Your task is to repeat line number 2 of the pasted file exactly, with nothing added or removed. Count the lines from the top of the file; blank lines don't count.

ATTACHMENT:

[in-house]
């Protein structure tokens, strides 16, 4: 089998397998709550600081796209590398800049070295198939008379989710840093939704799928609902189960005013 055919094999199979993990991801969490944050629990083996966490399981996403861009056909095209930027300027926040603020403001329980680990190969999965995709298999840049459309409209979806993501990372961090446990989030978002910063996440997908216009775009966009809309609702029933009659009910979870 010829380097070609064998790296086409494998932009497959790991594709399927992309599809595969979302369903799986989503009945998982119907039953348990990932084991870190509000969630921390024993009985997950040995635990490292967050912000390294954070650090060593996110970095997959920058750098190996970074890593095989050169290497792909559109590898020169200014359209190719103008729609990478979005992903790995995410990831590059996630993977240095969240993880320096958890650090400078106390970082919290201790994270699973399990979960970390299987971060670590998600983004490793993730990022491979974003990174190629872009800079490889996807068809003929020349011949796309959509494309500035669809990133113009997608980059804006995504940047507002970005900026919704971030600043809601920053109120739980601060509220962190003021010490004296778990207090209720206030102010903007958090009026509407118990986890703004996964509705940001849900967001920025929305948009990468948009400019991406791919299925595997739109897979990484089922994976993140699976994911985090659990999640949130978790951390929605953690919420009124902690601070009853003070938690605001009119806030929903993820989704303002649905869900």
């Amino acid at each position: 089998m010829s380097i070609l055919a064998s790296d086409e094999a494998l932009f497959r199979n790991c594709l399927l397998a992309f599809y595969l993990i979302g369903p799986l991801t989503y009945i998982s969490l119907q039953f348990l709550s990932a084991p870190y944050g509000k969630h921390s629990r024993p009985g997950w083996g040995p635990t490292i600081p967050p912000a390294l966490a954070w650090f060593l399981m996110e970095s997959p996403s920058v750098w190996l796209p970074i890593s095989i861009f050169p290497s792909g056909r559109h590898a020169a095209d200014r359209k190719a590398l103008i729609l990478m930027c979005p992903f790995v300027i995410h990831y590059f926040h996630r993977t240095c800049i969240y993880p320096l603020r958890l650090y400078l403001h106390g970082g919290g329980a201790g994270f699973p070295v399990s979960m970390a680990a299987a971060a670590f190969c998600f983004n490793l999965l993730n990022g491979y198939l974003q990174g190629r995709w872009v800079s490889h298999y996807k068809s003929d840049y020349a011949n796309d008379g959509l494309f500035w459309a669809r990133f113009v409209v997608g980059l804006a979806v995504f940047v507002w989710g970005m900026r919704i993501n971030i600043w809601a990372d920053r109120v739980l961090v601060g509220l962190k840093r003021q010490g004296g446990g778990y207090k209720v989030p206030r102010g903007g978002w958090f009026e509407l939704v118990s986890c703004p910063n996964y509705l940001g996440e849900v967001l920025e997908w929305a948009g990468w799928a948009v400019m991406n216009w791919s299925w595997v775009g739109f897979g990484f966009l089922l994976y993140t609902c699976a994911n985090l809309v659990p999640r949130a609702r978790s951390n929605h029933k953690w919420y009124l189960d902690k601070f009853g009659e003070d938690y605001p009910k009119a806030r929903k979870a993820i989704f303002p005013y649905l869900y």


């Protein structure tokens, strides 16, 4: 089998397998709550600081796209590398800049070295198939008379989710840093939704799928609902189960005013 055919094999199979993990991801969490944050629990083996966490399981996403861009056909095209930027300027926040603020403001329980680990190969999965995709298999840049459309409209979806993501990372961090446990989030978002910063996440997908216009775009966009809309609702029933009659009910979870 010829380097070609064998790296086409494998932009497959790991594709399927992309599809595969979302369903799986989503009945998982119907039953348990990932084991870190509000969630921390024993009985997950040995635990490292967050912000390294954070650090060593996110970095997959920058750098190996970074890593095989050169290497792909559109590898020169200014359209190719103008729609990478979005992903790995995410990831590059996630993977240095969240993880320096958890650090400078106390970082919290201790994270699973399990979960970390299987971060670590998600983004490793993730990022491979974003990174190629872009800079490889996807068809003929020349011949796309959509494309500035669809990133113009997608980059804006995504940047507002970005900026919704971030600043809601920053109120739980601060509220962190003021010490004296778990207090209720206030102010903007958090009026509407118990986890703004996964509705940001849900967001920025929305948009990468948009400019991406791919299925595997739109897979990484089922994976993140699976994911985090659990999640949130978790951390929605953690919420009124902690601070009853003070938690605001009119806030929903993820989704303002649905869900």